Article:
Guardian Cook


Spiced Roast Re-Mix

The Indian subcontinent’s answer to the Great British Roast is the Tandoor, a hot clay oven, which bakes succulent cuts of meat and juicy vegetables into delectable spiced morsels. Rest easy, you won’t need a date with your local Indian restaurant to taste the delights of a tandoor, all you need is a handful of spices, an oven and an adventurous spirit. So here’s a few ways to re-mix you’re your Sunday Roast into a Spiced Sunday Best. 

Marinade

  • 300g whole Greek yoghurt
  • 2 inches fresh ginger
  • 3 fat garlic cloves,
  • 4 tsp paprika
  • 2 tsp ground coriander
  • 1 tsp garam masala
  • ½ tsp chilli powder
  • ½ tsp turmeric powder
  • ½ tsp beetroot powder (optional for colour)
  • 2 tsp cumin seeds,
  • 2 tsp fennel seeds
  • 1 tbs olive oil
  • Pinch of salt and pepper

This silky yoghurt marinade is dusted with a cannon of spices and delivers a wonderfully smoky profile layered with gorgeous aromatics including fennel and ground coriander. It’ll transform turkey, quail, guinea fowl, pheasant or pork loin into a spiced sensation….think Tandoori Roast Chicken. Use a food processor or blender to speed things up and pack the following in together at the same time and blitz until the marinade takes on the colour of a prized Chelsea rose.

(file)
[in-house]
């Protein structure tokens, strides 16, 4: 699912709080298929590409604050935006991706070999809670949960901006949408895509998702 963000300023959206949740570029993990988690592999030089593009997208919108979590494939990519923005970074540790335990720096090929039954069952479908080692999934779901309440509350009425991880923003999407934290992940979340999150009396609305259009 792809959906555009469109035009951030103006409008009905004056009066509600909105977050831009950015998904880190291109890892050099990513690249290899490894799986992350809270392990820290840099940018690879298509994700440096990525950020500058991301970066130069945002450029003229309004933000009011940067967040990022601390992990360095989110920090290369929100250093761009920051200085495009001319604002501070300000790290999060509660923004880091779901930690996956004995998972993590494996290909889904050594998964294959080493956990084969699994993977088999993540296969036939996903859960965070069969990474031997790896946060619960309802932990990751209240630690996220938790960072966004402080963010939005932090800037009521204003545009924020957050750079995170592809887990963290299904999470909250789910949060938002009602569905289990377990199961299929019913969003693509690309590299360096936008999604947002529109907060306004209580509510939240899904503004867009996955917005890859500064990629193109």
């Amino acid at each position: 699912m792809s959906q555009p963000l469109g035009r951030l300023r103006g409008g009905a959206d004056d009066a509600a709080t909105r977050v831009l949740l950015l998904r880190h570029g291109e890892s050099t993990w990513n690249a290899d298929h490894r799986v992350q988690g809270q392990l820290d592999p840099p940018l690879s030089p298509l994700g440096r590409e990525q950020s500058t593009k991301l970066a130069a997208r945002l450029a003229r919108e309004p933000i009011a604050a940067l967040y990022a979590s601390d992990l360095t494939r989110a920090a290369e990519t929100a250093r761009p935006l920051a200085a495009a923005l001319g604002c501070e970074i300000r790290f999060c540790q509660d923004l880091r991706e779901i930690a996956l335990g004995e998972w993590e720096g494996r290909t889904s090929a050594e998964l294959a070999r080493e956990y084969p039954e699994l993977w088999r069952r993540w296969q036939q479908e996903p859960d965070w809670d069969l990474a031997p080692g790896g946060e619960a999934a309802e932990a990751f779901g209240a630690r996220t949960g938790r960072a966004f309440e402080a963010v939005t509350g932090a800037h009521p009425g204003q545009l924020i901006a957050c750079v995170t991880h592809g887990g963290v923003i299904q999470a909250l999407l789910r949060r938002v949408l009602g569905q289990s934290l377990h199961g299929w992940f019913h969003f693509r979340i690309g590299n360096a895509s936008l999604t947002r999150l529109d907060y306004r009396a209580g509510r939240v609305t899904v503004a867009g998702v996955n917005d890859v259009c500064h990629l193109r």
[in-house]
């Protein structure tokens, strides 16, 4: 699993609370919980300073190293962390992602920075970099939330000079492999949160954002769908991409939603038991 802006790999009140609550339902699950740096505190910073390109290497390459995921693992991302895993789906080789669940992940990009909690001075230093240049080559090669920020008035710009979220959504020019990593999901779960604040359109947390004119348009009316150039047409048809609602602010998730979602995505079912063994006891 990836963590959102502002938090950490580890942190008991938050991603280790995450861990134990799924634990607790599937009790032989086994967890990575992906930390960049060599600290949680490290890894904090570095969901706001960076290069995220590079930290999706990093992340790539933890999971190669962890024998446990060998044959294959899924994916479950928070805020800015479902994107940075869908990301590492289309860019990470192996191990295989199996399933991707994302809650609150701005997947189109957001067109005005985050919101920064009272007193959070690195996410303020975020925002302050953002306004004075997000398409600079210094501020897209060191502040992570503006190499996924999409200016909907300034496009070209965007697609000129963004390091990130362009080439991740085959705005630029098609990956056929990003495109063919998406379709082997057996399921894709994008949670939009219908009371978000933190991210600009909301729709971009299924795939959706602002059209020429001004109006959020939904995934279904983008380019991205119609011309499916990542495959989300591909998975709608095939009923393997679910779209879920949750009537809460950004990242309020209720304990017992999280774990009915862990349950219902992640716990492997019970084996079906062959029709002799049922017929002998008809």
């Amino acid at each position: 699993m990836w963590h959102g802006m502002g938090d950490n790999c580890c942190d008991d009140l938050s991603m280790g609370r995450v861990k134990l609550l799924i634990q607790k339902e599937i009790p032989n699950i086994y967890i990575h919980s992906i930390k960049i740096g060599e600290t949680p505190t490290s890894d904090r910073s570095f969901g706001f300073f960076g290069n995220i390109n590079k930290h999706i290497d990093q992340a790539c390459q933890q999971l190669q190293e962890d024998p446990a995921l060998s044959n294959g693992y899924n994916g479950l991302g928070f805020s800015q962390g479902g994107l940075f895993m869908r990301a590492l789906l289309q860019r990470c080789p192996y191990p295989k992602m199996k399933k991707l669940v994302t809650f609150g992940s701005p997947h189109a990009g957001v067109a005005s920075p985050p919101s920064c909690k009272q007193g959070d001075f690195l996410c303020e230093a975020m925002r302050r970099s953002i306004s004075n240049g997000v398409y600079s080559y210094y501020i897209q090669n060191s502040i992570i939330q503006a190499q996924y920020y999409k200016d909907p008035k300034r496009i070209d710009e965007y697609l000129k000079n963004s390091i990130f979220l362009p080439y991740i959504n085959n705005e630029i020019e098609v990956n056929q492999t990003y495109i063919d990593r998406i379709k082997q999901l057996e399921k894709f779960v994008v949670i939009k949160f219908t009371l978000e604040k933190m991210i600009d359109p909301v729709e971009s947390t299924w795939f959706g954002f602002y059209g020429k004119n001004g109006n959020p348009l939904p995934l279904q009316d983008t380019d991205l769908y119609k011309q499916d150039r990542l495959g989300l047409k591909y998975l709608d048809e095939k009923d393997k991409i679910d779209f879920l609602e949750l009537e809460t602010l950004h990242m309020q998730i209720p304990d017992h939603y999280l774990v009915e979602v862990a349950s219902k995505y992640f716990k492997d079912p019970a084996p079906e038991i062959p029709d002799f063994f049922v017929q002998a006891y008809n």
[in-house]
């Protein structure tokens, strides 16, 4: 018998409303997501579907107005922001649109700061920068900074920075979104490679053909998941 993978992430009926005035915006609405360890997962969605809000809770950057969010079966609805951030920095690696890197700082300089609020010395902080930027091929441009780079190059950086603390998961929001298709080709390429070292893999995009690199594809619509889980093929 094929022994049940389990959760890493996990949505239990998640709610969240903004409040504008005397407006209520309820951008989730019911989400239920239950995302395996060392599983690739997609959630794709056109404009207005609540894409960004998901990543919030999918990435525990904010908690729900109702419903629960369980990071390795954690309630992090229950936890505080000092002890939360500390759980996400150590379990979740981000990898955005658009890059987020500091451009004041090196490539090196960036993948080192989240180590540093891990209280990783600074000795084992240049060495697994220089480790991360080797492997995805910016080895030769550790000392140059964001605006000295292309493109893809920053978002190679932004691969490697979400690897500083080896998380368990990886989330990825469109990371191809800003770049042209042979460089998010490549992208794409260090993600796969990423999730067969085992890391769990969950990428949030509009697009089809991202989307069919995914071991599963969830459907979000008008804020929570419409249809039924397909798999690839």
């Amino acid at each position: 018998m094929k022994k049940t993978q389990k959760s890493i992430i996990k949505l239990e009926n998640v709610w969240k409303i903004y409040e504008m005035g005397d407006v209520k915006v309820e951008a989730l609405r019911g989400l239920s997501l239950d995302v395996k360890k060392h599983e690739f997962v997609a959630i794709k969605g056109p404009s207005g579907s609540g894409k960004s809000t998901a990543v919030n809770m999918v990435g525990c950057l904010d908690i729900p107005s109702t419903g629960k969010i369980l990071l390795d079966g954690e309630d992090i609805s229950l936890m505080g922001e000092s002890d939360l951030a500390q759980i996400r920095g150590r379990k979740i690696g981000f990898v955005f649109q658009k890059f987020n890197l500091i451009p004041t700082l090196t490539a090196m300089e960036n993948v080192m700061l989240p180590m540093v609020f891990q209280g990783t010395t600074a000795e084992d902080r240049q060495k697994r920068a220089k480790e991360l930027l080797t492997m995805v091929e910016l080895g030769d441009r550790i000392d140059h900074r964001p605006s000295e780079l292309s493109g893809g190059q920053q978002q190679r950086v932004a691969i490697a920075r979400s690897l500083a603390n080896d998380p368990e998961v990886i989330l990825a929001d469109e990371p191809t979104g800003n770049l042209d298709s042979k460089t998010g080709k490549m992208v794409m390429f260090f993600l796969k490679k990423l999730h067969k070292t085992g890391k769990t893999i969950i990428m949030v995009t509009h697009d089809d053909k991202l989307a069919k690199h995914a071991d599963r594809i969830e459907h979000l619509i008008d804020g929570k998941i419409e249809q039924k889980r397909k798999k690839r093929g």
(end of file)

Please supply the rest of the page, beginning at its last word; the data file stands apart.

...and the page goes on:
Tandoori roast chicken

How To Make Bombay Roast 

If you’re using fowl slash the legs a couple of times or score the pork gently then smother the marinade over it working well into the cuts. Cover with foil and refrigerate for a couple of hours or work ahead of time and pop it in overnight. Roast in the foil according to weight, keeping covered for approximately the first half of the cooking time then uncover and allow to crispen. Before serving squish the juice of a small lemon all over and spoon the basting juices back over the roast…trust me you won’t need gravy.

Serve with a cool cucumber, mint and yoghurt dip.

To accompany this, I’ll If you’re looking for more inspiration than the usual Yorkshire puds and roast tatties, take the strain out of cooking your veg and sides separately and make a tray of jammy spiced roast vegetables. I’m addicted to using an Indian five-spice called panch phoran (relatively equal measures of whole spice seeds including fenugreek, nigella, cumin, black mustard and fennel). Either invest in a premixed packet or mix yourself, but go easy on the fenugreek as too much will taste sour. Dust over a tray of peeled and diced pumpkin, beetroot, carrot, parsnips and potatoes, coated with a friendly measure of rapeseed oil, along with as much crushed garlic as you dare. Roast until jammy, tanned and crisp.

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